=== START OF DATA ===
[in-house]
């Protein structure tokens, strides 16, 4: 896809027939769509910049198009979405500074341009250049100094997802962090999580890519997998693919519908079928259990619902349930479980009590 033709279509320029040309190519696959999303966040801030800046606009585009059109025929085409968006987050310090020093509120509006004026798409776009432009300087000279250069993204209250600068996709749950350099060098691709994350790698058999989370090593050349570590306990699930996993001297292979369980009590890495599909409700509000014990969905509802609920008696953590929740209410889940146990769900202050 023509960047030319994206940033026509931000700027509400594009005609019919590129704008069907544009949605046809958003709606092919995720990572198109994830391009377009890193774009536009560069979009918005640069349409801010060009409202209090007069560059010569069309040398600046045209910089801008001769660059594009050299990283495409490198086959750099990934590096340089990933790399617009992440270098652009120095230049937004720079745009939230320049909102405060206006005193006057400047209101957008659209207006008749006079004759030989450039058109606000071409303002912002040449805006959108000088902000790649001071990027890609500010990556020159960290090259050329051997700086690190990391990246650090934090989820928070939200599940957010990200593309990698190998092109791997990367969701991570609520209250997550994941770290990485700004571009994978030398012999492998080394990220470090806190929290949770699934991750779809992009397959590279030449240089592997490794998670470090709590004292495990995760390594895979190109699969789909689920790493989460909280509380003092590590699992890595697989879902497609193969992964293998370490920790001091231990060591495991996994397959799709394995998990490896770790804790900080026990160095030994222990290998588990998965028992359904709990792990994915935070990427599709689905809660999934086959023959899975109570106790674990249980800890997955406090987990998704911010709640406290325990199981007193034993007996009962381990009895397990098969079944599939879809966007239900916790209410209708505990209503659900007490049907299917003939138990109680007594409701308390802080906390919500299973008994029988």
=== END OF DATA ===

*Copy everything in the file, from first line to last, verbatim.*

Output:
[in-house]
């Protein structure tokens, strides 16, 4: 896809027939769509910049198009979405500074341009250049100094997802962090999580890519997998693919519908079928259990619902349930479980009590 033709279509320029040309190519696959999303966040801030800046606009585009059109025929085409968006987050310090020093509120509006004026798409776009432009300087000279250069993204209250600068996709749950350099060098691709994350790698058999989370090593050349570590306990699930996993001297292979369980009590890495599909409700509000014990969905509802609920008696953590929740209410889940146990769900202050 023509960047030319994206940033026509931000700027509400594009005609019919590129704008069907544009949605046809958003709606092919995720990572198109994830391009377009890193774009536009560069979009918005640069349409801010060009409202209090007069560059010569069309040398600046045209910089801008001769660059594009050299990283495409490198086959750099990934590096340089990933790399617009992440270098652009120095230049937004720079745009939230320049909102405060206006005193006057400047209101957008659209207006008749006079004759030989450039058109606000071409303002912002040449805006959108000088902000790649001071990027890609500010990556020159960290090259050329051997700086690190990391990246650090934090989820928070939200599940957010990200593309990698190998092109791997990367969701991570609520209250997550994941770290990485700004571009994978030398012999492998080394990220470090806190929290949770699934991750779809992009397959590279030449240089592997490794998670470090709590004292495990995760390594895979190109699969789909689920790493989460909280509380003092590590699992890595697989879902497609193969992964293998370490920790001091231990060591495991996994397959799709394995998990490896770790804790900080026990160095030994222990290998588990998965028992359904709990792990994915935070990427599709689905809660999934086959023959899975109570106790674990249980800890997955406090987990998704911010709640406290325990199981007193034993007996009962381990009895397990098969079944599939879809966007239900916790209410209708505990209503659900007490049907299917003939138990109680007594409701308390802080906390919500299973008994029988």